How to Make Tonsillectomy a Safer Procedure: The Anaesthetist's View
Journal for Oto-Rhino-Laryngology
Anaesthetists use specific drugs peri-operatively to try to decrease the incidence and severity of postoperative pain and of postoperative nausea and vomiting. These drugs are usually administered pre-operatively with the premedication, or intra-operatively when the patient is still anaesthetised. The aim of this approach is to prevent the occurrence of intolerable pain or to avoid any nausea or vomiting symptoms which may be clearly unpleasant for the patient and which interfere with the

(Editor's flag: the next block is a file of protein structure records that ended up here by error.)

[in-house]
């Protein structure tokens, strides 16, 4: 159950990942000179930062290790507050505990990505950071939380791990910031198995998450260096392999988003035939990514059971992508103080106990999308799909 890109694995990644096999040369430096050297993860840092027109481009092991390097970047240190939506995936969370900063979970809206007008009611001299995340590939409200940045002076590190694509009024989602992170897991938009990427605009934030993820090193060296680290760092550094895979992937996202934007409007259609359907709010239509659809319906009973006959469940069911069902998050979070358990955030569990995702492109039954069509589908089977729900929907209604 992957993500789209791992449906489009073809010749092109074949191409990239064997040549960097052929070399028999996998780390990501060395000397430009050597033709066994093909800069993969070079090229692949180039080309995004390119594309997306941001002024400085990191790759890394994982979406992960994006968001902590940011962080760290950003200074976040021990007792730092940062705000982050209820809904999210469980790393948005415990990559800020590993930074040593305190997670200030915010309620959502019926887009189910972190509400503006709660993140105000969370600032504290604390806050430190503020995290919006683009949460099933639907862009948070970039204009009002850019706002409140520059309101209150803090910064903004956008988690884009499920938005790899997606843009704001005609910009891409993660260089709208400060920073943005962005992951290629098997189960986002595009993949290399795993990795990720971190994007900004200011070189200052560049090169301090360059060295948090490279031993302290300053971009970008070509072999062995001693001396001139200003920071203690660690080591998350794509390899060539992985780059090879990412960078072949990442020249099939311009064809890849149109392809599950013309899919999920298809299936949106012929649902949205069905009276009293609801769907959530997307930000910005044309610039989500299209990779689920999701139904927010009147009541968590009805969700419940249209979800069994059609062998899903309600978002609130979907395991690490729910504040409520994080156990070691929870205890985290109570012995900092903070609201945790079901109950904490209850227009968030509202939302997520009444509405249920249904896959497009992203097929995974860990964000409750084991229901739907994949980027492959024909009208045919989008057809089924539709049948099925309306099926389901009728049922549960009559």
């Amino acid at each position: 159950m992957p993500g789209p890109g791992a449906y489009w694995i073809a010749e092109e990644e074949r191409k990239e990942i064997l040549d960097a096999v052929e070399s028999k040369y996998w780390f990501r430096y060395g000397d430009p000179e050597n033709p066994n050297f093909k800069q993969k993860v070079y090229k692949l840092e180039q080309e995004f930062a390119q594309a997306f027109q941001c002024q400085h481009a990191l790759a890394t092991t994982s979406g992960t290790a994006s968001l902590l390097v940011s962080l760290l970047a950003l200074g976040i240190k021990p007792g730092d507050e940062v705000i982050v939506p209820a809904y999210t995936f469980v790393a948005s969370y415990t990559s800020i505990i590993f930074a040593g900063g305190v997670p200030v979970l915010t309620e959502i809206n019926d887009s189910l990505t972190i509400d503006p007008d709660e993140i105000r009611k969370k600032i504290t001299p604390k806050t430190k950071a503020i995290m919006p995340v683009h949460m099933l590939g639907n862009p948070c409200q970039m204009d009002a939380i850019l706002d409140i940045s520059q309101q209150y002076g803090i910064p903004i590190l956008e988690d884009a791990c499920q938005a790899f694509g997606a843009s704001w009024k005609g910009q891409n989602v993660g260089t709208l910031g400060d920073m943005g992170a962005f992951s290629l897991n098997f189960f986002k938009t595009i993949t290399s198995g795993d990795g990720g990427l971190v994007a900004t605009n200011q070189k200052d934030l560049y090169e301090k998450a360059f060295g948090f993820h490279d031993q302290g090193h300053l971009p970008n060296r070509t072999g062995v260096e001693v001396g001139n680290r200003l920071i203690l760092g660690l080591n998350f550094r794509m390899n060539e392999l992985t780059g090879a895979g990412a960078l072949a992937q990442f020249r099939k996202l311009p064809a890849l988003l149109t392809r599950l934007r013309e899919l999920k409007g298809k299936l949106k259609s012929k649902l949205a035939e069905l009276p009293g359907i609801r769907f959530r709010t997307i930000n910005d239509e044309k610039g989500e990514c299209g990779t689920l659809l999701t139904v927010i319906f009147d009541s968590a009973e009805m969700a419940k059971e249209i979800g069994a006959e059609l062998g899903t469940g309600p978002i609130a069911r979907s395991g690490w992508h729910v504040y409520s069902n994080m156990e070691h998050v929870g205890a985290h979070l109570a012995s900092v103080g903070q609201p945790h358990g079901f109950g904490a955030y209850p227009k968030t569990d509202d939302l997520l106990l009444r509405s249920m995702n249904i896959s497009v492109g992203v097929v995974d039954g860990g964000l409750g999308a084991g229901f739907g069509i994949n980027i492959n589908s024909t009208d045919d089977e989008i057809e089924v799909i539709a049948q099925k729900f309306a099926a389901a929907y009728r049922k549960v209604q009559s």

... fere with the patient's well-being, recovery and satisfaction. However, since most of these drugs are given prophylactically, and since not all patients will actually be suffering from intolerable pain or severe nausea and vomiting symptoms postoperatively, many patients will receive these drugs unnecessarily. Thus, for the individual patient, the risk of suffering from drug-related adverse reactions without profiting from any benefit may be relevant. Perhaps a 'wait-and-see' approach should be considered; especially non-steroidal antiinflammatory drugs or dexamethasone should not be given pre-operatively to all patients but should be provided exclusively to those in whom alternative analgesics (for instance, paracetamol combined with a weak opioid) or alternative anti-emetics (for instance, a setron or droperidol) have failed or are associated with unacceptable adverse effects. There is no evidence that prophylactic administration of an analgesic or an anti-emetic is more efficacious than the therapeutic administration. An interesting alternative to achieve satisfactory posttonsillectomy analgesia may be with local anaesthesia swabs that are applied onto the wound.